Date of Award

August 2019

Degree Type


Degree Name

Doctor of Philosophy (PhD)




Aesoon Park

Subject Categories

Social and Behavioral Sciences


Personal experiences of racial discrimination have been well investigated for its association with diverse alcohol-related outcomes among Black Americans. However, vicarious racial discrimination (i.e., the observation of others’ experience of racial discrimination) has yet to be examined for its alcohol-related outcomes. The extent to which vicarious discrimination experiences influence alcohol outcomes may differ by three components of racial identity: centrality (significance of being Black), private regard (personal evaluative judgments of being Black), and public regard (beliefs about others’ evaluative judgments of Blacks). The current within-subject experiment examined whether associations of vicarious racial discrimination (manipulated by video clips) with alcohol use craving and alcohol attentional bias differed by racial identity among Black young adults. Ancillary analyses explored whether negative affect in response to vicarious racism exposures mediated the interaction between vicarious racism and racial identity. Fifty-one Black young adult at-risk drinkers (mean age = 21 years [SD = 3.02]; 60% female) completed mild and extreme vicarious racism conditions and tasks to assess alcohol craving and alcohol attentional bias in random orders. High private regard buffered effects of vicarious racial discrimination on alcohol craving, while high centrality exacerbated its effects, after accounting for sex, social desirability, and frequencies of binge drinking and racial discrimination. No moderating role of public regard was found. Further, negative affect did not mediate the interaction between vicarious racism and any of the racial identity components. Current findings shed light on the role of vicarious racism in alcohol outcomes of Black young adults and sub-groups of Blacks at risk for adverse alcohol outcomes based on racial identity.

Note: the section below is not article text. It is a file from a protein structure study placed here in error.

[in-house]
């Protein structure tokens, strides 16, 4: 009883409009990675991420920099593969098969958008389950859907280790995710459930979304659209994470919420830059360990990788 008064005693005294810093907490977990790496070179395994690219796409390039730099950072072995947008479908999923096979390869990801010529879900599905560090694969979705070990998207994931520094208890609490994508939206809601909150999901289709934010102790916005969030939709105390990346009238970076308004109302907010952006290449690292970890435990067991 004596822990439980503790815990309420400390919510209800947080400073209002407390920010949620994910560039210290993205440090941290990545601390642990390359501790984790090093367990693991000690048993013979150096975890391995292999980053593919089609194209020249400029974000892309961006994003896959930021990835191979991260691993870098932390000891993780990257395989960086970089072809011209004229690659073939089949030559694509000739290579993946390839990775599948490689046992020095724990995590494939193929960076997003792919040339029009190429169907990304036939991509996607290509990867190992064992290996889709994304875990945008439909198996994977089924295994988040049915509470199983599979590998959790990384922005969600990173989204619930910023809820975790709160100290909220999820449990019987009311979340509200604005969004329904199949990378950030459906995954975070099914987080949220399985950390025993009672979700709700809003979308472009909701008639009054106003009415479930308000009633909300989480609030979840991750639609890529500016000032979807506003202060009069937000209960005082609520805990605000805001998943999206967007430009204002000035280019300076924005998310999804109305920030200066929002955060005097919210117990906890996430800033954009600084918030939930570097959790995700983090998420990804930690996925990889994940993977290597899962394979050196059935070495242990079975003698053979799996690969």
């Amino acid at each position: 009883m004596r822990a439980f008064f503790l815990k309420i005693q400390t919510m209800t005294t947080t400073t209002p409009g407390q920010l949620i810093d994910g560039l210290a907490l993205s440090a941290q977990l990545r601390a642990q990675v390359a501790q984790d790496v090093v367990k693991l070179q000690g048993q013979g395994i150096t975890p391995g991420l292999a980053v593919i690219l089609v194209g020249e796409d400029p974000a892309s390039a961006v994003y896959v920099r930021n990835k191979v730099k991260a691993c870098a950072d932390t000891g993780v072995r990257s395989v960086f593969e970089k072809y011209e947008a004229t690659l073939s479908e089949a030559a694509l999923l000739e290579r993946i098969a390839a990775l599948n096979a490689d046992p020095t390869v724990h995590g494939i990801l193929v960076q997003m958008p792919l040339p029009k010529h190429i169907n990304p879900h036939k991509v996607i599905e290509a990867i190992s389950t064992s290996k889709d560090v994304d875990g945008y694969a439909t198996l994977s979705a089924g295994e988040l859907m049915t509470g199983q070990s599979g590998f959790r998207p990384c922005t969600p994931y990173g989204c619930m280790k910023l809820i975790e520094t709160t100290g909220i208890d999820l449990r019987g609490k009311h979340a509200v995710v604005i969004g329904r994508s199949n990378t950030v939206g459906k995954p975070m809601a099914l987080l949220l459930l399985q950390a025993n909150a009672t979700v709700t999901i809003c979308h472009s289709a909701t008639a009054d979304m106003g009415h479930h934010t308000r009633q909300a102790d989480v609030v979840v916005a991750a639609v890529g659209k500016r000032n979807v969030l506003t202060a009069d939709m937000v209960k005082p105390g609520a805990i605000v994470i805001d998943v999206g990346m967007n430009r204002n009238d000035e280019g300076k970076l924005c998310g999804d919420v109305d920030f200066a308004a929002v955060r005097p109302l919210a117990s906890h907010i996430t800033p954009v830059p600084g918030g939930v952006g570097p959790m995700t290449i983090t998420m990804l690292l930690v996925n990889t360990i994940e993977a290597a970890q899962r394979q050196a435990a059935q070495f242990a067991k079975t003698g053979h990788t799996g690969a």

Open Access